It was a clear numbingly cold night. There was a bright moon out. Aided by its brilliance a pair of French minesweepers methodically continued their hunt for Austrian mines. They did not find many. The Austrians had laid a very small number of mines off Durazzo and a somewhat larger number off San Giovani de Medua. The convoy carrying supplies from Malta and the ANZAC Division from Alexandria had arrived late yesterday afternoon. An Austrian mine that slipped its mooring had been spotted before any ship had been struck. The British commander, Admiral Arthur Limpus decided to be safe and delaying the offloading while the French methodically swept the approach to the harbor.
The convoy had seen two Austrian seaplanes as they enetered Durazzo Bay. The planes banked to check out the fleet but made no attempt to bomb. The British and French destroyers screening the fleet spotted periscopes on two occasions but there were no attacks this time.
As the transports waited for the minesweeping to finish, the destroyers guarded against an Austrian night torpedo attack, though the bright moonlight made that unlikely. Now the lookouts on one of French destroyers spotted something and raised an alarm. It turned out to be a Croatian trawler. The French warships quickly boarded and seized the ship and its catch of bluefin tuna and broadbill swordfish.
Meanwhile further away in the Adriatic aboard the flagship FS Courbet, Admiral Augustin de Boue de Lapeyrere went over with the staff of the 1ere Armee Navale their plans in case the Austrian battle fleet arrived. Being deployed further to the south the French did not think the Austrian seaplanes had spotted them. Once again they hoped to use the convoy and Admiral Limpus’ predreadnoughts as bait to lure the Austrians.
------Admiralstab 0935 hrs
"The new antisubmarine weapon, the so called depth charge, has moved beyond the research and development phase," Admiral von Bachmann announced to Grand Admiral von Tirpitz, "The first production order for 50 of them was approved yesterday."
"This is good news. How soon can we expect delivery?"
"It is supposed to be within 30 days. However with all the complaints I have heard about resources being tight that is likely to prove optimistic."
"Hmm. You may have noticed I am spending most of my time lately at OKW. It is proving useful in handling bottlenecks. I want us to insist at least half the order is delivered on schedule. Someone I just hired at OKW should prove useful in this regard. I would suggest we place an order now for another 50—make that 60-- to be delivered before the end of April. How are you going to deploy the new weapon?"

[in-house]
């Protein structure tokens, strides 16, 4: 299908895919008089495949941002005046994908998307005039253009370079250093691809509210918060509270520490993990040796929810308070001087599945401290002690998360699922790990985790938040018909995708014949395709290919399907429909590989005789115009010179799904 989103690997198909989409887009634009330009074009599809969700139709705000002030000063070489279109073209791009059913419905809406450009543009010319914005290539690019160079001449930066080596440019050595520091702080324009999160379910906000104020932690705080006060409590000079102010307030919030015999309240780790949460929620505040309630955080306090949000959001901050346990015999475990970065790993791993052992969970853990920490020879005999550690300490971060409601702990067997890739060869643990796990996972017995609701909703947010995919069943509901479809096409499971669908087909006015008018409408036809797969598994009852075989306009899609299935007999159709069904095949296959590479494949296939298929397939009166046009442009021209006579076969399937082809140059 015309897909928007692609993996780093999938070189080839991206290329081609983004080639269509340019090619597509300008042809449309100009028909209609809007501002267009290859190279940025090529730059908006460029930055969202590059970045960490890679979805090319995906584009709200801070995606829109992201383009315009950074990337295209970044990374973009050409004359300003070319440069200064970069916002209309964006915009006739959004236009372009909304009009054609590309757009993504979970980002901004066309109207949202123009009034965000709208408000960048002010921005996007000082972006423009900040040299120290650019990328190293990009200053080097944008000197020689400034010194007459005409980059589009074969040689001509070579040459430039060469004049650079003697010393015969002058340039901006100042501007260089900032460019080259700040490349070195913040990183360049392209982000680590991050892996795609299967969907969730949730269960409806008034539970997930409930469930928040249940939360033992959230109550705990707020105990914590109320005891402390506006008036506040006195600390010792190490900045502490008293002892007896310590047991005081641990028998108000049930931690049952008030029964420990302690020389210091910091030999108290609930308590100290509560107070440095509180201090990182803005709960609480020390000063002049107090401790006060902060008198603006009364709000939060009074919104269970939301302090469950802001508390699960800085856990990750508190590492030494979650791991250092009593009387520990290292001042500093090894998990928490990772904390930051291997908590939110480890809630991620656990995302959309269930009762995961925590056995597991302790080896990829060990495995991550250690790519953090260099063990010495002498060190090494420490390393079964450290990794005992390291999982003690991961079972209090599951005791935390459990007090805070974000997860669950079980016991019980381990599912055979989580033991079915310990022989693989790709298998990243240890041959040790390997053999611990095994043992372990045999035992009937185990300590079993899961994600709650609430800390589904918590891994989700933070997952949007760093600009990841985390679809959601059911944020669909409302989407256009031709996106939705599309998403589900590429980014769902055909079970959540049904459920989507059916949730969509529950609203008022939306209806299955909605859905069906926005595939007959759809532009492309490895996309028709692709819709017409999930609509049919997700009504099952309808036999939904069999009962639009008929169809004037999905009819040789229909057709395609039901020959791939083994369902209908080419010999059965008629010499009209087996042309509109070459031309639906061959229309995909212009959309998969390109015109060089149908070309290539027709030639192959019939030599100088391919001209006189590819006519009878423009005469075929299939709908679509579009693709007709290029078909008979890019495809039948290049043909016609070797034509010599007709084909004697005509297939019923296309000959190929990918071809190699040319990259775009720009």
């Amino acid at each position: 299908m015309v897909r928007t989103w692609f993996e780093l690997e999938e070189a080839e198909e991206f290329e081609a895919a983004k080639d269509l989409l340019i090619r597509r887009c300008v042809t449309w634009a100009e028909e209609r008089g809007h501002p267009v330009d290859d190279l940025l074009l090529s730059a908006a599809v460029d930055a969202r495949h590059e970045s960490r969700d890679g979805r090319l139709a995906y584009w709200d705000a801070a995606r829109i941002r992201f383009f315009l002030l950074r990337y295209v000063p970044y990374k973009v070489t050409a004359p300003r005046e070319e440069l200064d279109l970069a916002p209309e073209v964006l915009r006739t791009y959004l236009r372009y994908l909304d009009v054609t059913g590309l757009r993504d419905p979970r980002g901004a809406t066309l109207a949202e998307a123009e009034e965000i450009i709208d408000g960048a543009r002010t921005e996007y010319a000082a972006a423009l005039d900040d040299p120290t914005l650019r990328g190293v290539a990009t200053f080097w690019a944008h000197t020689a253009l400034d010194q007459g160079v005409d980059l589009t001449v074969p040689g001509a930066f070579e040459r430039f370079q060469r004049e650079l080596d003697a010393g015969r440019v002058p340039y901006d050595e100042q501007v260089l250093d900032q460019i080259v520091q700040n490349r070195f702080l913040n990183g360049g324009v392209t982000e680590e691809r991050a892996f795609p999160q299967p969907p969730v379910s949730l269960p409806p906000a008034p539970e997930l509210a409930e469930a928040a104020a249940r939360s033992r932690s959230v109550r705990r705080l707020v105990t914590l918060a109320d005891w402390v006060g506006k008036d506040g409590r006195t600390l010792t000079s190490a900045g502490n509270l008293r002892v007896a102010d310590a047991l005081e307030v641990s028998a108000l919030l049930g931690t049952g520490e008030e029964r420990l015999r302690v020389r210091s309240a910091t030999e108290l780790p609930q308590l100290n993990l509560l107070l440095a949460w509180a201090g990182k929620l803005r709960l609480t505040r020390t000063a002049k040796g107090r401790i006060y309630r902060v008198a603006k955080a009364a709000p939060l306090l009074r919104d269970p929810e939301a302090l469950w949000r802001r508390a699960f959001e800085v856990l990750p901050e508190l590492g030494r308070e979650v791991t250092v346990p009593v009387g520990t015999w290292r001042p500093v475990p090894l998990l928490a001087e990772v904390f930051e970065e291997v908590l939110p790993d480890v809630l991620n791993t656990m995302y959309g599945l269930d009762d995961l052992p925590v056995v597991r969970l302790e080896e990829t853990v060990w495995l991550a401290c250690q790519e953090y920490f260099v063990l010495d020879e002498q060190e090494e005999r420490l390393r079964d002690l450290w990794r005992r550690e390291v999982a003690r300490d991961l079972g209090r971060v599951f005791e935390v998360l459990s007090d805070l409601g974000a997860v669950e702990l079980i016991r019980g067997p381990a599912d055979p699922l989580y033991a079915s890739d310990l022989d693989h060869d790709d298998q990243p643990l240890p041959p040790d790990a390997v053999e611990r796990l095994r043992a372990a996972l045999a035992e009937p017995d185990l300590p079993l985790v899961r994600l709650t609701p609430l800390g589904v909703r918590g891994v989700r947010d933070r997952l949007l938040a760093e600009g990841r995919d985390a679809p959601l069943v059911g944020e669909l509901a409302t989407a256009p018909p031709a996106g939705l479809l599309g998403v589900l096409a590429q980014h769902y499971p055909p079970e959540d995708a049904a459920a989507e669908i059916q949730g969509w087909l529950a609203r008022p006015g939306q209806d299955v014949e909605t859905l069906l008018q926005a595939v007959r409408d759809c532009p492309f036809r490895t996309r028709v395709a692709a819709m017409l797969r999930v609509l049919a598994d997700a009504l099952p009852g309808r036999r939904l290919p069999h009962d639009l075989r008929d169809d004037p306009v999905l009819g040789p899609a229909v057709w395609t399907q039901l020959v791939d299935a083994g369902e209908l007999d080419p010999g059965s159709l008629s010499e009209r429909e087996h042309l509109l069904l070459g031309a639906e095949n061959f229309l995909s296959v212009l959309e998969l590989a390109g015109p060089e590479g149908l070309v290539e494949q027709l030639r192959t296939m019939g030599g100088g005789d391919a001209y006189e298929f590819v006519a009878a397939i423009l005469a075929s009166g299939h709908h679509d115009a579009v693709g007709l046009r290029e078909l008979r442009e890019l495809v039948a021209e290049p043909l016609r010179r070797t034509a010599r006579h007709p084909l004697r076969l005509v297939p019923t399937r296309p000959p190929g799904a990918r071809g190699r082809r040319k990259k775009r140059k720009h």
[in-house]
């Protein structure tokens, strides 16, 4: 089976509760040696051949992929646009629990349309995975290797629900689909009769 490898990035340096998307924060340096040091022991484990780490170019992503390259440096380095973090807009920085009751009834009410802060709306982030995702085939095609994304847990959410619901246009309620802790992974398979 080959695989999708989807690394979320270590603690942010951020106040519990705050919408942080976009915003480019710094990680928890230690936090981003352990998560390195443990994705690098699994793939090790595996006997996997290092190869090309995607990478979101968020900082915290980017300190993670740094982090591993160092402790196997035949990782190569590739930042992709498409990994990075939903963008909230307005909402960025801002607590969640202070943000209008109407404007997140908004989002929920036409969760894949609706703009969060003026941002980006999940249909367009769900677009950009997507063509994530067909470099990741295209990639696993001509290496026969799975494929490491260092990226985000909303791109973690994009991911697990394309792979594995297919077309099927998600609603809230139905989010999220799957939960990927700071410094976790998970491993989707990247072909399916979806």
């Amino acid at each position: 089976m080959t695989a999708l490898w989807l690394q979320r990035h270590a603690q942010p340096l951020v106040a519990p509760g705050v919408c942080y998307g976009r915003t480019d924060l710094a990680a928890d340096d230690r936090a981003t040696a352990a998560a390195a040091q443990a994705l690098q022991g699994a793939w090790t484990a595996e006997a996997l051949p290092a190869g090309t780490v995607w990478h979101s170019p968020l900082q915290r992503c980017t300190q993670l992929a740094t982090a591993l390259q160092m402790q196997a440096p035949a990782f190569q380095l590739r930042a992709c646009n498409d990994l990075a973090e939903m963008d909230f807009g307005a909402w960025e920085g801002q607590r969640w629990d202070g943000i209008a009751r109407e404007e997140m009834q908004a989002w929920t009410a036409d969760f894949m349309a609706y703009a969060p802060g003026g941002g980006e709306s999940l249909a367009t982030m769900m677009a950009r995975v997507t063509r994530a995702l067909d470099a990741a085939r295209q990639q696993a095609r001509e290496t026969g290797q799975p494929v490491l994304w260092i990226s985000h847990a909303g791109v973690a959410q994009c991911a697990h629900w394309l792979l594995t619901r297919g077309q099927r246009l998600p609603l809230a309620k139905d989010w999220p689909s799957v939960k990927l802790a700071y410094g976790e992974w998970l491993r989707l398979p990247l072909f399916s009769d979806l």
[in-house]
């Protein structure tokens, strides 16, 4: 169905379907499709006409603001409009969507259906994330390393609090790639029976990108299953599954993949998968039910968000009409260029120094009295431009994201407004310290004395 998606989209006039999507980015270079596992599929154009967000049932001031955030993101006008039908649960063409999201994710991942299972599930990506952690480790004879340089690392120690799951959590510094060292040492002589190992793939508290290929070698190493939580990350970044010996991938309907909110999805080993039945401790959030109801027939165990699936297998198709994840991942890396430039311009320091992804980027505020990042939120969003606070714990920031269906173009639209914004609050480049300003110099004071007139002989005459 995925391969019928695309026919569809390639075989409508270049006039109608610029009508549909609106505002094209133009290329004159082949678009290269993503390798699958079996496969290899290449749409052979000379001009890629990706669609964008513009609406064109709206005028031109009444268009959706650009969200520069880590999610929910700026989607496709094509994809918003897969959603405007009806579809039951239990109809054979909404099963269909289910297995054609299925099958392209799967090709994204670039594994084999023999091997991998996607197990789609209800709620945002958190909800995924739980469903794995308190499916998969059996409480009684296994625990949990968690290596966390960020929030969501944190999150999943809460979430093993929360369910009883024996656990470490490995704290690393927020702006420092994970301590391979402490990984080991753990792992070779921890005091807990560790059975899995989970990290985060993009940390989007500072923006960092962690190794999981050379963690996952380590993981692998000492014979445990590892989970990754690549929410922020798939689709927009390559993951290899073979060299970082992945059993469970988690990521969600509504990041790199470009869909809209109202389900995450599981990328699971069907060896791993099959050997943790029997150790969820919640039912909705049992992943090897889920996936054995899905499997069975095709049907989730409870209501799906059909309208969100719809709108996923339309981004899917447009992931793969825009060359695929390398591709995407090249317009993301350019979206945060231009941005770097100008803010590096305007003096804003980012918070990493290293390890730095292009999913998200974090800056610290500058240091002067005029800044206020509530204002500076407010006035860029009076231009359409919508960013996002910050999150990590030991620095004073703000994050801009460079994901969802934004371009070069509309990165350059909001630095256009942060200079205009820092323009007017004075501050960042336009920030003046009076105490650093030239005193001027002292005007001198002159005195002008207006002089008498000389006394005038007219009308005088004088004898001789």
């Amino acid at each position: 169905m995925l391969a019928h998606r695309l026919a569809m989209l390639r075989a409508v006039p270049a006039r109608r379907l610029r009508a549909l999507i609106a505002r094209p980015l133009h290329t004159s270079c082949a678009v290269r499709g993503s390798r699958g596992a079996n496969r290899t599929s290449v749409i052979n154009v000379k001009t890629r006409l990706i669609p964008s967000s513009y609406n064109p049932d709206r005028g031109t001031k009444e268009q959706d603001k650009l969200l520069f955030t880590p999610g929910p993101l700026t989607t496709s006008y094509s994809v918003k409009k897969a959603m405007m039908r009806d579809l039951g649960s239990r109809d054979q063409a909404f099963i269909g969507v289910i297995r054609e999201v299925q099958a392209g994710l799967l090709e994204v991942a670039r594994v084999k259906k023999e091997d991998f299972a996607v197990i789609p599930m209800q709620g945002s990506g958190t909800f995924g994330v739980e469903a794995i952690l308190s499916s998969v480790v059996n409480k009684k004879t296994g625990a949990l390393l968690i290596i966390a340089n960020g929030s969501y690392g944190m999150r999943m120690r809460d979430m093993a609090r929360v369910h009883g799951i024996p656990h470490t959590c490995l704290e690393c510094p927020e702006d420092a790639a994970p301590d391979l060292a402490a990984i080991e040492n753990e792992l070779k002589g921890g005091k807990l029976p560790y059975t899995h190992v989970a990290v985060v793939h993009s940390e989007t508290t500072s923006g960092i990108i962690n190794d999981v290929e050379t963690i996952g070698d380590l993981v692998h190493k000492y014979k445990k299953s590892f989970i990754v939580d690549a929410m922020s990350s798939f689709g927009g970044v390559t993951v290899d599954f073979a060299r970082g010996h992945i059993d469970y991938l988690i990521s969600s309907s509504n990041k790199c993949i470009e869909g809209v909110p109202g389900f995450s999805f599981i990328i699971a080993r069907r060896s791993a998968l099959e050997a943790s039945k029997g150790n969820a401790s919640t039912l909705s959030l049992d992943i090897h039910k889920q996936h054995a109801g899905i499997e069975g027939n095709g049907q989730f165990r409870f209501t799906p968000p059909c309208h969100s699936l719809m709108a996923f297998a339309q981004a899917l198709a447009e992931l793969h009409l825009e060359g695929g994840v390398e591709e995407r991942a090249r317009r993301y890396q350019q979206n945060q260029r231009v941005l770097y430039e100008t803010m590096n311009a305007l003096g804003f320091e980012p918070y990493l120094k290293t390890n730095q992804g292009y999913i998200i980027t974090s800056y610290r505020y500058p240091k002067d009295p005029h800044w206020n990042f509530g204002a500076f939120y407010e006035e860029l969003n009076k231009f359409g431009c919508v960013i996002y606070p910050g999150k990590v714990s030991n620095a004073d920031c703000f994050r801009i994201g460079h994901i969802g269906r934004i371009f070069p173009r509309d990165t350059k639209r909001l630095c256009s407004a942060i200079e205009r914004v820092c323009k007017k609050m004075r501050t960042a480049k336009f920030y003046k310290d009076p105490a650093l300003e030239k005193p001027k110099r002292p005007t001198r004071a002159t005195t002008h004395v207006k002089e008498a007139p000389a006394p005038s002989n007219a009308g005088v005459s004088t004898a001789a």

"Nothing fancy, sir. The weapon will be dropped off the stern of torpedo boats using a rail, sir. As a start we will install such a rail with 3 depth charges on one torpedo boat in each half-flotilla assigned to the High Seas Fleet."
"Hmm. This installation can be combined with the repairs currently be carried out on more than half our torpedo boats."
"Yes, precisely. It makes things easier."
"The problem remains we still have no way to detect submarines underwater—except for the rare instance when they are visible in clear water. Until the repairs on the High Seas Fleet are complete, our need for airship reconnaissance is reduced. So let us assign one or two Zeppelins to work with the first flotilla we equip with this new weapon. The Zeppelin will try to spot British submarines patrolling near the Bight while they are on the surface. When one is spotted the airship will summon the flotilla by wireless. The enemy submarine will submerge once it sees the torpedo boats approach. One of the torpedo boats with depth charges will drop a pair near the spot where it submerged."
Tirpitz’s official role was still only advisory, so this was not an order. Bachmann usually did not oppose him though, and so he replied, "That is an excellent suggestion, sir, I will see to it immediately."
------Aubreville 0955 hrs
The French were making a determined effort to drive the Germans back from outskirts of the town. There had been an artillery bombardment by 75mm guns at the beginning of the attack. There was some confusion between the artillery batteries and the infantry regiments involved in the assault. The result was a large gap between the end of the shelling and the start of the infantry attack. This gave the Germans too much time to recover from the shelling. The German wire was thicker than the French expected, the Germans having brought up more the previous night. The shelling had merely bounced it around a bit.
Shrapnel from German 77mm shells thinned out the French swarm and then the machine guns opened up. Soon rifle fire added to the carnage. The French attack was a disaster. When it end a hastily German improvised German counterattack seized two strong points, bringing them still closer to the train station.
------Przemysl Fortress 1045 hrs
When General von François had been sacked as the commander of Center Army, Feldmarschalleutnant Artur Arz von Straussenburg remained in charge of the training program for the Hungarian Landsturm battalions at Przemysl, which used a mix of German and Austrian instructors. The new commander of Center Army, General von Linsingen was not opposed to the program but his zeal was considerably less than François’. and so he was less resolute in countering the repeated attempts of the Fortress Commander, General Kusmanek, to sharply reduce its scope of the programs and prevent the creation of Landsturm Division Przemysl. Arz believed more ardently in the project and saw it through. Division Przemysl had been created and used in the Bukovina campaign where its performance exceeded expectations in helping stop a Russian counterattack.